refugees protestPrevious protests have taken place over Australia's treatment of refugees [picture: Refugee Action 2016]

As Australia began to shut down its hugely controversial offshore immigration detention centre on Manus Island, the several hundred detainees remaining launched legal action to stop Canberra removing basic services such as water and electricity, claiming their human rights were being infringed. The migrants have been collecting rainwater since the utilities were cut off. Meanwhile, locals on the island, off Papua New Guinea (PNG), had blocked roads to prevent the construction of new accommodation for refugees, the Guardian reported. Australia and PNG had failed to protect the 770 refugees, a Human Rights Watch report claimed. They were being stabbed, beaten and robbed on Manus and many now refused to leave the centres, said HRW, which called for Australia to transfer them there.

Three weeks after the centre was closed, about 400 men had still refused to leave and urged Australia to accept an offer by New Zealand’s new prime minister, Jacinda Ardern, to take in 150 refugees, Radio New Zealand said. An Iranian journalist, Behrouz Boochani, said: ‘Please let us to go to New Zealand. We are tired from being in this prison for more than four years.’ A Sudanese refugee told RNZ that the world was watching Australia deprive its detainees of food and water: ‘Is this the government that claimed it won a seat on the [UN] Human Rights Council? Is this how you treat people?’

Migrants on Manus who were applying for resettlement in the US had been offered, amid much distrust among the refugees, the chance to volunteer to transfer to Australia’s other offshore detention centre in Nauru. The Nauruan government claimed the Manus refugees were settling in well but gave no details of numbers, according to Radio New Zealand. Nauru’s minister for multicultural affairs, David Adeang, claimed allegations of human rights abuses within the Australian detention centre on Nauru were ‘falsities represented as facts’, according to RNZ, which noted that despite the minister’s complaining about a lack of interest in reporting the truth about Nauru, the government demanded a visa application fee of no less than $6,000 for journalists. For similar reasons, only two reporters had been to Manus to report on the situation, according to Al-Jazeera, which suggested Australia was ‘pulling the media strings’ to shut down the story. ‘There are real reasons to believe that there is a blacklist for Australian journalists. Australia certainly has a long history of stifling reporting on immigration detention centres,’ a BuzzFeed reporter told the broadcaster, which said journalists relied on information sent out by refugees using smuggled phones.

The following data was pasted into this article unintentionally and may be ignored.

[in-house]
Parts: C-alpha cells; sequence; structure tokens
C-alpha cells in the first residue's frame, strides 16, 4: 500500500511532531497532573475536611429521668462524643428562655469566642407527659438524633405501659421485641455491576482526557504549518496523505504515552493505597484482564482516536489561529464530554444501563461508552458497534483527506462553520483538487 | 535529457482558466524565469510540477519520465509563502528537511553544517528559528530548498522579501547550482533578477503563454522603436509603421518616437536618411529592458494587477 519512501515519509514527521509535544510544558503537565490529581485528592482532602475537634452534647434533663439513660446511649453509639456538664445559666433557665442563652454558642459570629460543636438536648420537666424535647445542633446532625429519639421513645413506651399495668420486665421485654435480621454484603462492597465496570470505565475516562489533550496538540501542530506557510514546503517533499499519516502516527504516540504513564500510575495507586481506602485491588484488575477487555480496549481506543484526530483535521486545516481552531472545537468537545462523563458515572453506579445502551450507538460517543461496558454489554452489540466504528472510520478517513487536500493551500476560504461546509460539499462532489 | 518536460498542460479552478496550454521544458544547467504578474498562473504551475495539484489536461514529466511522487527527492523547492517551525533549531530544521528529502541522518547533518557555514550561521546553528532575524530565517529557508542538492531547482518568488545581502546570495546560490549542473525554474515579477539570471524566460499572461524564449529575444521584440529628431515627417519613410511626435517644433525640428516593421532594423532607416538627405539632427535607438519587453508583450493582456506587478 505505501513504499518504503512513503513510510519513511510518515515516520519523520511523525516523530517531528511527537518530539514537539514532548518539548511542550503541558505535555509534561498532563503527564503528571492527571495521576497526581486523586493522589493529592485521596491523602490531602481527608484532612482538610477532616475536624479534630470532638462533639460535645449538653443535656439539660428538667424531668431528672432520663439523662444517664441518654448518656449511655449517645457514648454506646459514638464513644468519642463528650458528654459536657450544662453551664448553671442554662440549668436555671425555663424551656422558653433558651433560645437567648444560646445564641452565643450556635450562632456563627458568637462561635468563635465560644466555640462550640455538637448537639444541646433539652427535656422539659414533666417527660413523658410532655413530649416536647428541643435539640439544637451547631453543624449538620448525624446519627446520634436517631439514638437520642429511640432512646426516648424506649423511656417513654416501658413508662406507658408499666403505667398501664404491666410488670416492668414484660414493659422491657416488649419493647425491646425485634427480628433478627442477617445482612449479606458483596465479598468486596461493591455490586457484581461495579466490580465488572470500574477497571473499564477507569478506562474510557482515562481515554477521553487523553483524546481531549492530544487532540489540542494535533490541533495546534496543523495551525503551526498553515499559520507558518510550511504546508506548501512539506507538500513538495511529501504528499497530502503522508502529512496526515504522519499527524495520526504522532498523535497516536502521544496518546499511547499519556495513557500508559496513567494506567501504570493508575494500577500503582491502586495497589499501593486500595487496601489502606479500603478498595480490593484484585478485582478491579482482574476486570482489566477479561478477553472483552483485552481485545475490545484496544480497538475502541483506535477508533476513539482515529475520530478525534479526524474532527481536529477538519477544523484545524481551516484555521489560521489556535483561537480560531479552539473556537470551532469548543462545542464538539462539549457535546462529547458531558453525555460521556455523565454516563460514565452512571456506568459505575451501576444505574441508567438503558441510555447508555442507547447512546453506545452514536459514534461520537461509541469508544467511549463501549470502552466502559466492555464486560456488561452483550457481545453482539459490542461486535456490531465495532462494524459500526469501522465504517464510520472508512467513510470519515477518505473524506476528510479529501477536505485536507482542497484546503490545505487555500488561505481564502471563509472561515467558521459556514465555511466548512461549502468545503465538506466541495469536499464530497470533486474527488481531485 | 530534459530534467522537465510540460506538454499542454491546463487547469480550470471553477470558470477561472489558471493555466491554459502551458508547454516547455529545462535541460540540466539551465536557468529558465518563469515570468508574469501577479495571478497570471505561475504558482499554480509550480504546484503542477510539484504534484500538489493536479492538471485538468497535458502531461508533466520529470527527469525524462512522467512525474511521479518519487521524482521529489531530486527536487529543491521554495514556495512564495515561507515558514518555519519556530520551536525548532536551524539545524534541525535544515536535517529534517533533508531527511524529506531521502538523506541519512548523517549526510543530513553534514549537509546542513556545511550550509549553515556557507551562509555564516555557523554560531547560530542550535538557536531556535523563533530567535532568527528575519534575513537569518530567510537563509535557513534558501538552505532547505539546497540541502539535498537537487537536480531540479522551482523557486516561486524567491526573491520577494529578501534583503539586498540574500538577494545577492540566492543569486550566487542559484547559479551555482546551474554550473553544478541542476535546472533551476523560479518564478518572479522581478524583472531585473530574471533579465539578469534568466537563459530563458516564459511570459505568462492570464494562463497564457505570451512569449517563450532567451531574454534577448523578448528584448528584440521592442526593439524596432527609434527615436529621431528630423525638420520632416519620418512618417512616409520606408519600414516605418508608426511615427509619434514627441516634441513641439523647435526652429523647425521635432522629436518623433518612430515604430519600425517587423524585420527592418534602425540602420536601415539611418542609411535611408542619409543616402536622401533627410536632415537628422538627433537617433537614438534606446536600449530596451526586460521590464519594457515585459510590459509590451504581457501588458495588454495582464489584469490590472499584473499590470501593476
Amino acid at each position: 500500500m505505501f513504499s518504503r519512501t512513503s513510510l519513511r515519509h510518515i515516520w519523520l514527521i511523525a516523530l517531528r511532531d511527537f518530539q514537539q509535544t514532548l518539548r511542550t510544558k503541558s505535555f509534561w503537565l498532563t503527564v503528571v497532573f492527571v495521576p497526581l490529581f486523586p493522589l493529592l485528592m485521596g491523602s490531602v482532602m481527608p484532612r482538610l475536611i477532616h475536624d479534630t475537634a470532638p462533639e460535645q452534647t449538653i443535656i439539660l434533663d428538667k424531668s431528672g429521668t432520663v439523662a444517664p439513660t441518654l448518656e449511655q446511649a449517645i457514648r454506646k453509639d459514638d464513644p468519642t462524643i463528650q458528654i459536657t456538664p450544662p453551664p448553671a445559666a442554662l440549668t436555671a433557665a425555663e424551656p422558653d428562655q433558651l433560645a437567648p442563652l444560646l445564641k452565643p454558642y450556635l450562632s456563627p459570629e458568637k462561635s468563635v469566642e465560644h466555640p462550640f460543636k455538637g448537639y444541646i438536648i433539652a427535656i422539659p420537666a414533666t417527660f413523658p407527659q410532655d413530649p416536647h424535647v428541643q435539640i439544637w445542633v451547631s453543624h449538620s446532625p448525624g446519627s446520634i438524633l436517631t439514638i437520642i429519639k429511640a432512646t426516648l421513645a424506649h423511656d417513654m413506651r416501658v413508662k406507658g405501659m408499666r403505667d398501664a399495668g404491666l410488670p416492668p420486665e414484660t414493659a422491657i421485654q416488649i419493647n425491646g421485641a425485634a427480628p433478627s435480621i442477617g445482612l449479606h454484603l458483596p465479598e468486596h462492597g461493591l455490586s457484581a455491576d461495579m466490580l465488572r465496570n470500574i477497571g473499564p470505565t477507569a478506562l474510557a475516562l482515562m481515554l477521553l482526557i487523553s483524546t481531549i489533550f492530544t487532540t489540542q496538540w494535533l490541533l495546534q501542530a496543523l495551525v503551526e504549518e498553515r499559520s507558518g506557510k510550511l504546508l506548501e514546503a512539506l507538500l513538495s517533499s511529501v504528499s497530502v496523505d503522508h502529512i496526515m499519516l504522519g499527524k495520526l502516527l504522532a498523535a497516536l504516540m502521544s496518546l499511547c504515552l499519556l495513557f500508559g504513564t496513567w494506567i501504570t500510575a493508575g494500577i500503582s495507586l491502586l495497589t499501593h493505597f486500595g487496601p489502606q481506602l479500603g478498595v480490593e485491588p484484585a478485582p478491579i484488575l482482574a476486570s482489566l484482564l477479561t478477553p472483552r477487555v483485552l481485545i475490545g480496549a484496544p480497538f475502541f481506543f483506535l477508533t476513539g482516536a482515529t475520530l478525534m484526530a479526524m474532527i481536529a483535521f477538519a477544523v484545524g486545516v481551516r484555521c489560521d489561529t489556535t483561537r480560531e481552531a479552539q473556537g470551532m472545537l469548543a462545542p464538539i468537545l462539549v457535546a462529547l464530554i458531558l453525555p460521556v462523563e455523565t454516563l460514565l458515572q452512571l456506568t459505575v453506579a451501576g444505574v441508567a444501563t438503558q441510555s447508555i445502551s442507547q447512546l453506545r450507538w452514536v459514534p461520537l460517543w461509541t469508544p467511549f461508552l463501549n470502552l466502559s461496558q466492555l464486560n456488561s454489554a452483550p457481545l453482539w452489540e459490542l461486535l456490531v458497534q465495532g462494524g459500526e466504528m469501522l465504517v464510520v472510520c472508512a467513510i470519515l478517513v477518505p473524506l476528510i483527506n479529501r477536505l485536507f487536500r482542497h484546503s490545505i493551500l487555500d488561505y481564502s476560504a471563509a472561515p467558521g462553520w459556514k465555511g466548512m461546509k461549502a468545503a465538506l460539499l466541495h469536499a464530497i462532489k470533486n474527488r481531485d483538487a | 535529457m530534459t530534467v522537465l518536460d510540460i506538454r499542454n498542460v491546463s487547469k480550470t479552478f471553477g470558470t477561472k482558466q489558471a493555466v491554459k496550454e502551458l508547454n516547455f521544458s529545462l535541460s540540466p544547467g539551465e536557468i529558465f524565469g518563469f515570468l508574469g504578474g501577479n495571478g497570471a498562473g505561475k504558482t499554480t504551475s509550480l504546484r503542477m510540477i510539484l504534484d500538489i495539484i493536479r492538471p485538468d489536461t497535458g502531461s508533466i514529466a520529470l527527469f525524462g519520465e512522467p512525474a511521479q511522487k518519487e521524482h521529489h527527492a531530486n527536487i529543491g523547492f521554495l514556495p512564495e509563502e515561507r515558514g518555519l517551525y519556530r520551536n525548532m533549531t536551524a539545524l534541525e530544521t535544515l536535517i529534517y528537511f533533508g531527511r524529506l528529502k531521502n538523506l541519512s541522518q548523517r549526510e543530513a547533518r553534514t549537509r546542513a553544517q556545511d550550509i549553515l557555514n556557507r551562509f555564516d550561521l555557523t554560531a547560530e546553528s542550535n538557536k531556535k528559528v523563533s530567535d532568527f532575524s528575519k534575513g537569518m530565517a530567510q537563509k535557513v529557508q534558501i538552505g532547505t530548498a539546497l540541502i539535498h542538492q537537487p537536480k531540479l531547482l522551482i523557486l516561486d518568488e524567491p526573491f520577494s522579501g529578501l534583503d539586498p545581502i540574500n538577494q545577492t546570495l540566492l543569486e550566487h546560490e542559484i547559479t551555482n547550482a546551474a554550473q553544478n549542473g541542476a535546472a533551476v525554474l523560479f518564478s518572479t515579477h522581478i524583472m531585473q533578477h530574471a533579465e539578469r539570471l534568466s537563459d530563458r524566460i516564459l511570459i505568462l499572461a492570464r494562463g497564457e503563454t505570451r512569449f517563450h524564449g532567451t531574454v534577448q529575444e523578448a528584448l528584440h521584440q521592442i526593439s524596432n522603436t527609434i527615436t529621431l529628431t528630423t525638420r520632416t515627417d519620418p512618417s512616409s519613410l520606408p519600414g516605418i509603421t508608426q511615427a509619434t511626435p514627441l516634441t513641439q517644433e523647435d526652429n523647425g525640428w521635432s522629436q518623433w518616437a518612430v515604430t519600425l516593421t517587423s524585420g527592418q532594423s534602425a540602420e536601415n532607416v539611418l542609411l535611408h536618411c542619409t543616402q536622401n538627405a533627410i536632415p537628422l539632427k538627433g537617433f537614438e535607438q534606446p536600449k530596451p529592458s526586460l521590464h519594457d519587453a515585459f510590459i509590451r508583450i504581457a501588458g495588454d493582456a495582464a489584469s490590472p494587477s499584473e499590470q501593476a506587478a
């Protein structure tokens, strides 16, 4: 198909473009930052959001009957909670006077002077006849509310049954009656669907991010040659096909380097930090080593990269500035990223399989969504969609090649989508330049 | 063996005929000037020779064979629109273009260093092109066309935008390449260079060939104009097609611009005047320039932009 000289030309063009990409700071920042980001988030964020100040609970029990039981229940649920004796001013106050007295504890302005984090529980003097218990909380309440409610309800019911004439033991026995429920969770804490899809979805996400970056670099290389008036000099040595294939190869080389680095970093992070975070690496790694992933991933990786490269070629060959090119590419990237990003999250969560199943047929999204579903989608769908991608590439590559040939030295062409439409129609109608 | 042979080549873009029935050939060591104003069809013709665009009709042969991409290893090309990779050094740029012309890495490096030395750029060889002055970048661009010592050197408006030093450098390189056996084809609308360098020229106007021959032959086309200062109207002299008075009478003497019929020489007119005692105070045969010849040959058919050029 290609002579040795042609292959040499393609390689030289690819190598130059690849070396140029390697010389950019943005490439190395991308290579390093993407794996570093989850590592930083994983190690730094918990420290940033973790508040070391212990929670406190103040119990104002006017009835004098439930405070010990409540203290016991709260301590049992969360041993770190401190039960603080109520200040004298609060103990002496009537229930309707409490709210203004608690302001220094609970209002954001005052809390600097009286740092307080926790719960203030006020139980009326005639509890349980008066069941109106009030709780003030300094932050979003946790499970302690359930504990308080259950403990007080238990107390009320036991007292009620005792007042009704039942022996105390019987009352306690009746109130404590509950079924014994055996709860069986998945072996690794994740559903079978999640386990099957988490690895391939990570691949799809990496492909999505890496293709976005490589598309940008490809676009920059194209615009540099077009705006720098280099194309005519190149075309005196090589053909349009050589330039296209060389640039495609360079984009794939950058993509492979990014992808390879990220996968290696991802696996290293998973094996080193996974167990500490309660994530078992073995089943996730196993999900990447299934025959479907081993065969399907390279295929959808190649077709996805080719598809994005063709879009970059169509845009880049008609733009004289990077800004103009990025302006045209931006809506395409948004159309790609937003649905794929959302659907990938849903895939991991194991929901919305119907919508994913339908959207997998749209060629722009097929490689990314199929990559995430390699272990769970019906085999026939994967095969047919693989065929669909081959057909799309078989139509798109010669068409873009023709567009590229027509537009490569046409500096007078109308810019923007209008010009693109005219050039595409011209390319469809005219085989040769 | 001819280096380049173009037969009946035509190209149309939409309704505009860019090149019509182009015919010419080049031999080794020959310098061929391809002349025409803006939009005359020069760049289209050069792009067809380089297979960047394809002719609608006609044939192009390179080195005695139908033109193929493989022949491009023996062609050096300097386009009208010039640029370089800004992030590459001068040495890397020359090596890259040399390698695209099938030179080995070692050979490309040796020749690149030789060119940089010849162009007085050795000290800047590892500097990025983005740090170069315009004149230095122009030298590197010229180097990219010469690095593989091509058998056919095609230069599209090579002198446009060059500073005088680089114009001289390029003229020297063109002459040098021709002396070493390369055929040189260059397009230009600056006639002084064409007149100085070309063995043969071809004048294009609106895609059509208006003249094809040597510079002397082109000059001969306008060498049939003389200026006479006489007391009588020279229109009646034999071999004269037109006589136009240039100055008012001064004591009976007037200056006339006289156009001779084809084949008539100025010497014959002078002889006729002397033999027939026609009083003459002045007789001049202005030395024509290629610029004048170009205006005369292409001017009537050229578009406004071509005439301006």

Australia’s policy of shutting its borders and keeping refugees far offshore is rooted in the hardline approach instituted by Tony Abbott. As the Sydney Morning Herald noted, the former prime minister, an outspoken Catholic who trained to be a priest, took issue with the biblical injunction of ‘love they neighbour as thyself’ and, as he explained in a 2015 speech to the British Conservative Party, urged European countries to follow his policy of halting the tide of refugees by almost any means to ‘control their own borders against those who are no longer fleeing a conflict but seeking a better life’. He told the audience at London’s Guildhall: ‘This means turning boats around, for people coming by sea. It means denying entry at the border for people with no legal right to come; and it means establishing camps for people who currently have nowhere to go. It will require some force; it will require massive logistics and expense; it will gnaw at our consciences – yet it is the only way to prevent a tide of humanity surging through Europe and quite possibly changing it forever.’ One ‘top Tory’ calling the speech ‘fascistic’, the right-wing Guido Fawkes blog reported.

As Sasha Polakow-Suransky argued in the Guardian, Australia’s policy under Abbott is a role model for the far-right in Europe, which believes it is waging an existential struggle against the forces of Islam, led by refugees from Syria, Afghanistan etc. The author of a new study on the rise of nativist xenophobia, ‘Go Back to Where You Came From: The Backlash Against Immigration and the Fate of Western Democracy’, he suggests: ‘Australia’s appeal is that it is an advanced western democracy that has managed to morally and legally outsource the processing and resettlement of refugees to poor island nations in the Pacific, where they are warehoused far from the prying eyes of the media and a population that might show them sympathy.’